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Argo-Voce: The path forward

Since Voce Capital Management disclosed a 5.6 percent stake in Argo on 4 February, the parties have been engaged in a heated dispute, with the exchanges between the firms centring on the Bermudian’s corporate expense discipline and integrity in the boardroom.

Shots have been fired on both sides, as Voce attacked the Argo board’s “lack of pluralism” and characterised it as “incestuous”, while Argo accused Voce of misleading investors and criticised the activist’s unwillingness to engage “constructively” with the board.

Given the number of back and forths, we have compiled a brief timeline outlining the events of the past two months.


All eyes on the proxy contest

All the noise and posturing had effectively one main purpose – to win shareholder votes.

And now, after two months, we are nearing the first key checkpoints – Argo’s annual general meeting and a proxy vote in which shareholders will be able to have their say. At the same time, we will learn whether the recent turbulence is likely to be part of a longer-term period of change at Argo.

Issues to be considered at the upcoming general meeting are reflected in the preliminary proxy statement issued by Argo on 26 March, and which is still subject to updates.

The proxy statement brings forward 12 proposals. For us, the key proposals are:

  • Proposal 1 by Argo to re-elect five Class III directors for another three years, with Argo proposing one candidate in opposition to one or several of these directors.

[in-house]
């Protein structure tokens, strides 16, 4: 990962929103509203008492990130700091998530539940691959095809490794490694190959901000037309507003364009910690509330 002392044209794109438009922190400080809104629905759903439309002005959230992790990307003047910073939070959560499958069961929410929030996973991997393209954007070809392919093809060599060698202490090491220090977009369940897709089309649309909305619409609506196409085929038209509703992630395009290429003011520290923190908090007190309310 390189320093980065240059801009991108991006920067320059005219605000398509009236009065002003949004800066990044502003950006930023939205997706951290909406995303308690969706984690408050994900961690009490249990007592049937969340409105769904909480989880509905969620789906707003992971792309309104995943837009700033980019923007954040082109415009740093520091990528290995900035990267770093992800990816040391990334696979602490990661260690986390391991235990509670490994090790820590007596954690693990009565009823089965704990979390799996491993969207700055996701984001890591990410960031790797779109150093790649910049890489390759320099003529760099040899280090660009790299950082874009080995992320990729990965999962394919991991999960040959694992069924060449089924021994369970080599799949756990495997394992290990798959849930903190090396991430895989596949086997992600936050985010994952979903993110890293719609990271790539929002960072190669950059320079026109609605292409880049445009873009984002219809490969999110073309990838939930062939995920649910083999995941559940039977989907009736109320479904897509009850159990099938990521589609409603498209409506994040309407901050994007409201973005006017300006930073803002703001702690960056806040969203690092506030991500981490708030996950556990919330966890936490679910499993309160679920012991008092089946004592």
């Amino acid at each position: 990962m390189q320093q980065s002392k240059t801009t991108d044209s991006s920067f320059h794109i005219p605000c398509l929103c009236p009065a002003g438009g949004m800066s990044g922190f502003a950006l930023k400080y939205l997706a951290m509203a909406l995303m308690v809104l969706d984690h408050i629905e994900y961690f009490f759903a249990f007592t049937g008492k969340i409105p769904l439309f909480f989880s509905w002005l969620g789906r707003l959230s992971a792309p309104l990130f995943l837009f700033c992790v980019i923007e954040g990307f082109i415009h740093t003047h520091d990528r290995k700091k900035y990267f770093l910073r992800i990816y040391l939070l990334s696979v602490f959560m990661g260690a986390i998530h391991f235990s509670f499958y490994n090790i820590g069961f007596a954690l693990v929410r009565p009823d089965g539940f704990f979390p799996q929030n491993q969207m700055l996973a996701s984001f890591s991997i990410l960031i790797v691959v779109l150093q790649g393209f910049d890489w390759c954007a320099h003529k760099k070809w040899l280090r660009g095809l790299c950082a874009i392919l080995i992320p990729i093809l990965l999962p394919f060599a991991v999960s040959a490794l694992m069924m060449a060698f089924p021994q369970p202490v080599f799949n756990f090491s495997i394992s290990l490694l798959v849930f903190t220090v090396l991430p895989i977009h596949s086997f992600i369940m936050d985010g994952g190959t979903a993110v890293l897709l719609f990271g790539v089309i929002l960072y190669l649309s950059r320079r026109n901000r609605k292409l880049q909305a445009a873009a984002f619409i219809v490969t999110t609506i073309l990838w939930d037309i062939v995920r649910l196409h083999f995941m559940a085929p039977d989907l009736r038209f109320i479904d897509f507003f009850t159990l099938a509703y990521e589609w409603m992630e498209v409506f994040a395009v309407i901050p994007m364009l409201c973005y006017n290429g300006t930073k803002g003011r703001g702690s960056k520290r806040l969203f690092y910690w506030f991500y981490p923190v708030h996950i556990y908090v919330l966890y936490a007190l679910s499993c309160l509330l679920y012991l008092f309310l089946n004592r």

• Proposals 5 to 9 by Voce to remove current directors.

  • Proposals 9 to 12 by Voce to elect four new directors.

The proxy statement also specifies that, as submitted by Voce, in the event someone joins Argo’s board between now and the proxy vote, they will also be proposed for removal at the annual meeting. All the proposals will be decided by a simple majority of the votes cast by qualifying shareholders.

Voce considers the board to have 11 validly appointed directors versus 13 de facto occupying the board’s seats. As shown in the infographic earlier, the activist has claimed that the recent appointments of two new directors violate Bermuda law, as well as Argo’s own bye-laws. Notably, one of the two newly appointed directors is scheduled for re-election under Proposal 1.

Voce is proposing its own nominee for a Class III director seat – Charles Dangelo, the former insurance executive and director at various boards at Starr and AIG. However, it is unclear from Voce’s proxy statement whether the activist is proposing Dangelo in addition or in opposition to Argo’s slate of Class III directors.

The activist further proposes to remove four directors who are not scheduled for re-election at this general meeting, and to replace them with its own nominees (see infographic below).

On the other hand, Argo’s board recommends voting against Voce’s proposal to remove four incumbent directors. The board’s special nominating committee, formed three weeks ago to exclude the board members who are subject to Voce’s removal proposals, also recommended shareholders vote against Voce’s four director nominees, and against Dangelo as a replacement for one of the Class III directors. In short, Argo is resisting every single one of Voce’s suggestions.